US officials to discuss Gülen case in Ankara
REUTERS photoA delegation of U.S. officials from the Justice and State departments will arrive in the Turkish capital in order to assist Ankara in preparing its formal request for the extradition of Pennsylvania-based Islamic preacher Fethullah Gülen, who is believed to have orchestrated the July 15 failed coup attempt.
“Recently, officials from the U.S. Department of Justice sent Turkey’s Justice Ministry, to myself, a letter. They expressed that they wanted to send a delegation of specialists to Turkey or, if Turkey wanted to send a delegation, they would accept it. They said they wanted to talk about this,” Justice Minister Bekir Bozdağ told reporters on Aug. 12 during a visit to the office of the governor in Turkey’s Central Anatolian province of Yozgat.
Bozdağ said the United States agreed to send four specialists to Turkey by Aug. 22, three from the Justice Department and one from the State Department.
“They will hold meetings with their Turkish counterparts on Aug. 23 and 24,” the minister said, adding that Gülen’s extradition was no longer a bilateral issue but a “common issue followed by the entire world.”
Turkish Foreign Minister Mevlüt Çavuşoğlu also said “signs of cooperation” were coming from the U.S. over Ankara’s extradition request, stressing that the entire world knew the Fethullahist Terror Organization (FETÖ) was behind the coup.
“Our primary expectation from the U.S. is to extradite Gülen – in other words, FETÖ. We see signs of cooperation on this issue,” Çavuşoğlu said during an interview with Turkish private broadcaster NTV on Aug. 12.
“A delegation is coming from the U.S. Justice Department to meet their counterparts here. Later on, we also expect a high-level visit,” Çavuşoğlu said.
According to the foreign minister, Turkey will repeat its extradition request once all formal documents are ready, although Bozdağ and Çavuşoğlu will also go to the U.S. and submit the files in person.
The minister also said Secretary of State John Kerry and Vice President Joe Biden expressed their intention to come to Turkey, but fell short of confirming previous comments made by Ankara that Kerry would visit on Aug. 24.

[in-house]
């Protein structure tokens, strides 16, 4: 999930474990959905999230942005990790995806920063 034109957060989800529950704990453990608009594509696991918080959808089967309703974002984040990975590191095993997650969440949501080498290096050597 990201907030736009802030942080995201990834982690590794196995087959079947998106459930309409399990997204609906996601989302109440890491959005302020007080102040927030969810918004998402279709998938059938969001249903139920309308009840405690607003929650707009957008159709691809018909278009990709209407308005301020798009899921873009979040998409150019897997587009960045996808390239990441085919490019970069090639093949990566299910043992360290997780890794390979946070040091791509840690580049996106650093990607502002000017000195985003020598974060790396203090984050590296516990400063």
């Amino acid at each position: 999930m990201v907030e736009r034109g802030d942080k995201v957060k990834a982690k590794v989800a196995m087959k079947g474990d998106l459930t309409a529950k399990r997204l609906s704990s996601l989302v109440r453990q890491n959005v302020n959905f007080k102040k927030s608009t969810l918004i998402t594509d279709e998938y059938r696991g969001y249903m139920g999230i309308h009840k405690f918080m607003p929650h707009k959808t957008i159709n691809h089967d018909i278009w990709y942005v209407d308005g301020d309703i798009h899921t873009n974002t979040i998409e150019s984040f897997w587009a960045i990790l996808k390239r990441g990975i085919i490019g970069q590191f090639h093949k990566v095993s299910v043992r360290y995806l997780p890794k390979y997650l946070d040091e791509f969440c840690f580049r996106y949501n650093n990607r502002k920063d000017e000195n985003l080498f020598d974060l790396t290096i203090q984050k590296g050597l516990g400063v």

Meanwhile, U.S. State Department Spokesperson Elizabeth Trudeau was asked about Turkish President Recep Tayyip Erdoğan’s Aug. 10 ultimatum that Washington would eventually have to make a choice between “Turkey and FETÖ.”
Declining to specifically address Erdoğan’s remarks, Trudeau said Washington “obviously” did not have to make a choice, adding she did not perceive it as a choice either.
“I think that the legal process governing extradition is very clear; it’s laid out in a treaty. And our support and partnership for Turkey should be unquestioned,” Trudeau said.
In her answer to a separate question, again regarding Gülen’s extradition, Trudeau reiterated the U.S. point that the process is a “legal, technical” one.
“It’s very clear how this process unfolds. It’s not influenced by emotion. It’s not influenced by politics. We have received documents. We are – continue to review them and we continue to be in close touch with our Turkish friends on this. But it’s a process that is governed by the law and the legal system,” she said.
When asked about Trudeau’s response, however, Bozdağ stood by Erdoğan’s remarks, underlining that Washington’s rejection of the extradition request would mean that it “prefers Fethullah Gülen’s friendship to that of Turkey.”
“There is a criminal act and I do not believe it is possible for the U.S. administration to have the slightest doubt that Fethullah Gülen is the perpetrator of this crime. The entire world knows who the perpetrator is. Under such circumstances, the refusal to extradite would surely mean that it prefers Fethullah Gülen’s friendship to that of Turkey,” Bozdağ said, adding that Washington’s decision was a political one, regardless of the legal processes.
Not extraditing Gülen would “mean that [the U.S.] sacrificed Turkey for the sake of a terrorist,” he said.